Automatic emergency braking reduces rear-end crashes by 39 percent and injuries by 42 percent.

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Automatic emergency braking reduces rear-end crashes by 39 percent and injuries by 42 percent.

— Automatic emergency braking reduces rear-end crashes by 39 percent on average, based on research conducted by the Insurance Institute for Highway Safety (IIHS).

The Institute also found automatic emergency braking greatly reduces injuries and if the technology would have been available in 2013, there would have been at least 700,000 fewer rear-end crashes that year.

The study of front crash prevention technologies will continue to grow as the systems continue to impress researchers. IIHS has studied the subject more than any organization, but this is the first time researchers studied the effectiveness of the technology by using crash data from police reports.

Front crash prevention systems vary based on the complexity of the systems. Forward collision warning systems provide a warning of an imminent frontal crash and depend on a driver to intervene. With automatic emergency braking (autobrake), a driver is warned of an imminent forward crash and if the driver doesn't take action, the computer will intervene and apply the brakes.

Based on the manufacturer and model of car, automatic emergency braking systems will use radar, cameras or lasers to detect a forward crash.

Automatic Emergency Braking: Less Accidents, Less Injuries

For the study, researchers looked at police-reported rear-end crashes in 22 states during 2010-14 involving Acura, Honda, Mercedes-Benz, Subaru and Volvo vehicles with optional front crash prevention systems. The crash rates of vehicles equipped with the technology were compared with the crash rates of the same models without front crash prevention.

IIHS conducted a separate analysis of a system called City Safety, Volvo's standard low-speed automatic emergency braking technology.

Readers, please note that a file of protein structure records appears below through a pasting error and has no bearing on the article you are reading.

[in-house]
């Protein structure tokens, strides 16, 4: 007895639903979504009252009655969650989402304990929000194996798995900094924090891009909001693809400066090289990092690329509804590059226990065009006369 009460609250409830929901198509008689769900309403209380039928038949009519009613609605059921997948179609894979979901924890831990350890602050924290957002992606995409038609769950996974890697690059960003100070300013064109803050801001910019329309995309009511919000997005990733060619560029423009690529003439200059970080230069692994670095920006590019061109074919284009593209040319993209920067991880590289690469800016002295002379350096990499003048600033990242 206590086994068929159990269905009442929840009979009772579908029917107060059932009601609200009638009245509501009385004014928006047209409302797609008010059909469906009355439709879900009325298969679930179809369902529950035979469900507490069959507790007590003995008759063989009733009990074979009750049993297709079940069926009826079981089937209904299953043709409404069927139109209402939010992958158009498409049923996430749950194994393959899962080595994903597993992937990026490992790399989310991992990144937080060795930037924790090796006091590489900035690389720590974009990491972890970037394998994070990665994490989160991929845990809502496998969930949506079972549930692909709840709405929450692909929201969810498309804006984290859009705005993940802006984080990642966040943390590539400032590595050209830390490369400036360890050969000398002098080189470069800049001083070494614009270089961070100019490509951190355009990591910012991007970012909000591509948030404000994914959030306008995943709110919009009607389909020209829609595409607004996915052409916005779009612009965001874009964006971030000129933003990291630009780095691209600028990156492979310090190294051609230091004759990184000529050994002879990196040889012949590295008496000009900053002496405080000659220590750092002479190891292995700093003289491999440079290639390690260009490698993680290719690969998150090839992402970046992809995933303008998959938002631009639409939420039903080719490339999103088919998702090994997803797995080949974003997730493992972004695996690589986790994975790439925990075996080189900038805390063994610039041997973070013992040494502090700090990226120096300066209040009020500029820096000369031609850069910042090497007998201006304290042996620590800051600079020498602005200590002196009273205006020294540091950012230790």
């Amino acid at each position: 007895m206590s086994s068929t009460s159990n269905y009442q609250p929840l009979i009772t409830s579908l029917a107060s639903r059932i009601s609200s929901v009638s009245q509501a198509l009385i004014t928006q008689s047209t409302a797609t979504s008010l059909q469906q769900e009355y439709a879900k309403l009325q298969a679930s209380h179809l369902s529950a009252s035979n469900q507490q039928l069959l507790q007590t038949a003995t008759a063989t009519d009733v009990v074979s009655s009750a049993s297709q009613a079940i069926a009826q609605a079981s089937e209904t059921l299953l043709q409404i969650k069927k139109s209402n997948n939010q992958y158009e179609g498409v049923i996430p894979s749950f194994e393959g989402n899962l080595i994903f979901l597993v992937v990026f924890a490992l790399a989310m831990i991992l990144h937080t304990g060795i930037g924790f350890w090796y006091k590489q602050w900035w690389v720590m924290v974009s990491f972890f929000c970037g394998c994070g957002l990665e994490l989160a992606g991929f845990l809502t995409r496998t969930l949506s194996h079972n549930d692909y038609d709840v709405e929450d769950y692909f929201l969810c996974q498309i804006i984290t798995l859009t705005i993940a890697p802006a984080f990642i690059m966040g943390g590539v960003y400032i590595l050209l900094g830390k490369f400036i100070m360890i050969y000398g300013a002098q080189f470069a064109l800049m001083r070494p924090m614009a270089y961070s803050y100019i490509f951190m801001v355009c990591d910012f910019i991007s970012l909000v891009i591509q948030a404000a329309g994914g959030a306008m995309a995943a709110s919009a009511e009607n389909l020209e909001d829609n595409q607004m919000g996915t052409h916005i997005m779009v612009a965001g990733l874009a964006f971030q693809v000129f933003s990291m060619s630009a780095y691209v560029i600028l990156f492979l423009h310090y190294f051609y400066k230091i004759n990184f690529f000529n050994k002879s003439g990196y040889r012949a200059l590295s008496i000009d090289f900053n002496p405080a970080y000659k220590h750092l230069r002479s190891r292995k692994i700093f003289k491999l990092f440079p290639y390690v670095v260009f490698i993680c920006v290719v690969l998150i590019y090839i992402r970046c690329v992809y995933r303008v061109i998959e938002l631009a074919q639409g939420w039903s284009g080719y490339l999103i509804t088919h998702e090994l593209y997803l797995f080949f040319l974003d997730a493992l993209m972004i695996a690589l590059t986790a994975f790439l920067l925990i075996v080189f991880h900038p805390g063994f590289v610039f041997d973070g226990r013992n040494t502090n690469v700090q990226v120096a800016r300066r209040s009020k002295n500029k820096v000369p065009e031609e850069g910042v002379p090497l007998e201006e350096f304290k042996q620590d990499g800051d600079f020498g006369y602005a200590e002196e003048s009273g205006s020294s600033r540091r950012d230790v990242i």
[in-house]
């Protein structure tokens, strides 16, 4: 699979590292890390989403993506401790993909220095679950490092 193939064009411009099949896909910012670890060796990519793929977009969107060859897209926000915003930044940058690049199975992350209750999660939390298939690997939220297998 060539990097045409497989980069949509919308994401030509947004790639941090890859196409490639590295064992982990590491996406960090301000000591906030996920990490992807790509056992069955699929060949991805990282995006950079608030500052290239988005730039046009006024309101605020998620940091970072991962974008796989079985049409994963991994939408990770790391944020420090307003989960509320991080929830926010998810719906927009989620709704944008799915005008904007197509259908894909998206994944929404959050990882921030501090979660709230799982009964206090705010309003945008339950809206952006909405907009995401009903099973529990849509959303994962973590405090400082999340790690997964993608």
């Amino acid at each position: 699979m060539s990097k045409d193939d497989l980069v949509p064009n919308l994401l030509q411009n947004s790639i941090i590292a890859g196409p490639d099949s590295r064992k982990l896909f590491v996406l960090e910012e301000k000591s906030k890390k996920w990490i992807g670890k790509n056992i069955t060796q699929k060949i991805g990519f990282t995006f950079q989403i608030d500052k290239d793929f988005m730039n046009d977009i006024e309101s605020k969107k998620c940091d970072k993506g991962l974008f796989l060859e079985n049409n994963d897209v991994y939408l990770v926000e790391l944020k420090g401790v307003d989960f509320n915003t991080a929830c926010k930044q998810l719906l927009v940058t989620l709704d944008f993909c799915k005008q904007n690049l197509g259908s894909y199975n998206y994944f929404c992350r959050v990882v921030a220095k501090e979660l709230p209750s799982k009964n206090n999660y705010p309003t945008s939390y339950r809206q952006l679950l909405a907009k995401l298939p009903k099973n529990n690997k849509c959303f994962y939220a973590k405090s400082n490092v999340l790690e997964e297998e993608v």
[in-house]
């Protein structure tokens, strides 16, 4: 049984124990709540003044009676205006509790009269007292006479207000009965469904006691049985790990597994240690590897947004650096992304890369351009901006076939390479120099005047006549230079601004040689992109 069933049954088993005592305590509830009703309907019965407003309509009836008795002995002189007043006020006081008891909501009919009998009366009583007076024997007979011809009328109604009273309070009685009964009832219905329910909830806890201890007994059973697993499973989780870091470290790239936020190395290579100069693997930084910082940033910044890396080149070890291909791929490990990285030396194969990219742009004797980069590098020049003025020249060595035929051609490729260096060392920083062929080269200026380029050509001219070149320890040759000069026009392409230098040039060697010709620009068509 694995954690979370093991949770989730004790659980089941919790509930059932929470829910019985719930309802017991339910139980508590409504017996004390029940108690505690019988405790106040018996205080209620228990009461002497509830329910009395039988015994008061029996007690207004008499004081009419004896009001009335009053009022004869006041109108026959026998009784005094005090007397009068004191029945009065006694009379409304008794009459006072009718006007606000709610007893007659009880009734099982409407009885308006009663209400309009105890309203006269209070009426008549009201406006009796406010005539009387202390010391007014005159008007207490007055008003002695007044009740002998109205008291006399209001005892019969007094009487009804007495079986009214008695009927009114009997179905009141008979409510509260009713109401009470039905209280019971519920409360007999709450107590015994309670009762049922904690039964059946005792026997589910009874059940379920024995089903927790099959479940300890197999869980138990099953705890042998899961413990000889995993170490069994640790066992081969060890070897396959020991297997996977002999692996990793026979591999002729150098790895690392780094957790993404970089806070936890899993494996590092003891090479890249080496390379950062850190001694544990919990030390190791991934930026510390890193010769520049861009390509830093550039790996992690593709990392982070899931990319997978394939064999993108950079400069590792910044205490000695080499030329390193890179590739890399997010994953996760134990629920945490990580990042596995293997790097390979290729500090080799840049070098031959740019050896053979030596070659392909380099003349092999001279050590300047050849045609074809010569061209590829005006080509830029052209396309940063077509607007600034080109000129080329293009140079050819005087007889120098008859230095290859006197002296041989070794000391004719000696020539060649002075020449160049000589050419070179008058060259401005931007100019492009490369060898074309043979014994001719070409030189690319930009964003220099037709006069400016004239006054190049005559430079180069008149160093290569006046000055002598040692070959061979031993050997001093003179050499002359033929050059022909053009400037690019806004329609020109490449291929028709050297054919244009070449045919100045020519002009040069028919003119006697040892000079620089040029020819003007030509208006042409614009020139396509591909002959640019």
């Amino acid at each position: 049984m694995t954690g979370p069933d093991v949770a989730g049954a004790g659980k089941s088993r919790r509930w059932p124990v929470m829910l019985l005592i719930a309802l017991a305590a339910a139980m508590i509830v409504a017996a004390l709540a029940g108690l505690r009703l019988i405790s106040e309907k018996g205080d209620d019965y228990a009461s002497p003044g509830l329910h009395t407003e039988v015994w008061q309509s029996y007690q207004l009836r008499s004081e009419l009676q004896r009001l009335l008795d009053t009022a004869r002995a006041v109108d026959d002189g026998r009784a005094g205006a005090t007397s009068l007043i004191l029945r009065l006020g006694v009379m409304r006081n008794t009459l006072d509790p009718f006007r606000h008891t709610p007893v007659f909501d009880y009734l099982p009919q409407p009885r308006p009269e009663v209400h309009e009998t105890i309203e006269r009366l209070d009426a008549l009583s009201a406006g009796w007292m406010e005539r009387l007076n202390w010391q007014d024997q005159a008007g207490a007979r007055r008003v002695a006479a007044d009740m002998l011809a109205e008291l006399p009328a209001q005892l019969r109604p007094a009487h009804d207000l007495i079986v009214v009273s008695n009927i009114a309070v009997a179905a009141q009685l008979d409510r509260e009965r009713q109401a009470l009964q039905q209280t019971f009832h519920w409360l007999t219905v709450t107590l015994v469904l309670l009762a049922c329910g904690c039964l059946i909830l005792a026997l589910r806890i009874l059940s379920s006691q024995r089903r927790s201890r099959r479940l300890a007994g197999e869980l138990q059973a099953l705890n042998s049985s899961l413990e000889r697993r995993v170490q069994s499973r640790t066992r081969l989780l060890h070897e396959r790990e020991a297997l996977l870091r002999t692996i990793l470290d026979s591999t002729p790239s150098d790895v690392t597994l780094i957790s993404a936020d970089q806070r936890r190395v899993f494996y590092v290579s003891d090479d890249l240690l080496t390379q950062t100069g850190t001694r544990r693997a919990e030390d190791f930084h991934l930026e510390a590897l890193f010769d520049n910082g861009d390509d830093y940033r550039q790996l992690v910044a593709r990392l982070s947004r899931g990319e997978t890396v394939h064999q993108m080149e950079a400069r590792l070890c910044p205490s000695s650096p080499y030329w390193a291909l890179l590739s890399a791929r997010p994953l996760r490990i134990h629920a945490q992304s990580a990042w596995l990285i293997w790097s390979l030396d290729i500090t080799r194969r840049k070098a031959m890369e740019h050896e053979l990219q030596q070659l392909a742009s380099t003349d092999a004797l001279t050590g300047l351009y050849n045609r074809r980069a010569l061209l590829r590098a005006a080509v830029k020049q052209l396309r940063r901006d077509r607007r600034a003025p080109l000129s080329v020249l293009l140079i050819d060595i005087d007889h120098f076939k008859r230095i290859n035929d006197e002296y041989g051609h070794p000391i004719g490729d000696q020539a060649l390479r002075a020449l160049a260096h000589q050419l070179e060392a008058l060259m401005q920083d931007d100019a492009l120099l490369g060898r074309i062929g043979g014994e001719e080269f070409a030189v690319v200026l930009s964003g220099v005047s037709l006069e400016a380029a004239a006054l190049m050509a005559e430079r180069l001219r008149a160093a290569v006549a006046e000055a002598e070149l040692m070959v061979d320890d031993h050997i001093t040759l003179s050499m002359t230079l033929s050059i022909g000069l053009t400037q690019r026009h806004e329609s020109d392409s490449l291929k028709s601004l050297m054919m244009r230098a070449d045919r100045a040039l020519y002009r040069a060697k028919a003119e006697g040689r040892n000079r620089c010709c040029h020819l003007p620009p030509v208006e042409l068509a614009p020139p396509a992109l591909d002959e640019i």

Although forward collision warning alone reduced rear-end crashes by 23 percent and autobrake reduced them by 39 percent, the Volvo City Safety system reduced crashes by 41 percent.

Another important discovery concerns injuries from rear-end collisions. Forward collision warning systems, the systems that require driver intervention, only caused a 6 percent decrease in rear-end injury crashes, a percentage that isn't statistically significant.

However, the rate of rear-end crashes with injuries decreases by 42 percent with forward collision warning with automatic emergency braking and 47 percent with Volvo's City Safety.

Safety researchers say automatic emergency braking can help reduce injuries even if the technology doesn't completely prevent a rear-end crash. If the system can't completely prevent a crash, at least injuries will be less severe because the system will reduce the impact speed.

Consumers can expect to see automatic emergency braking technology in the news more often as 10 automakers have voluntarily agreed to make the systems part of the standard features in new vehicles.

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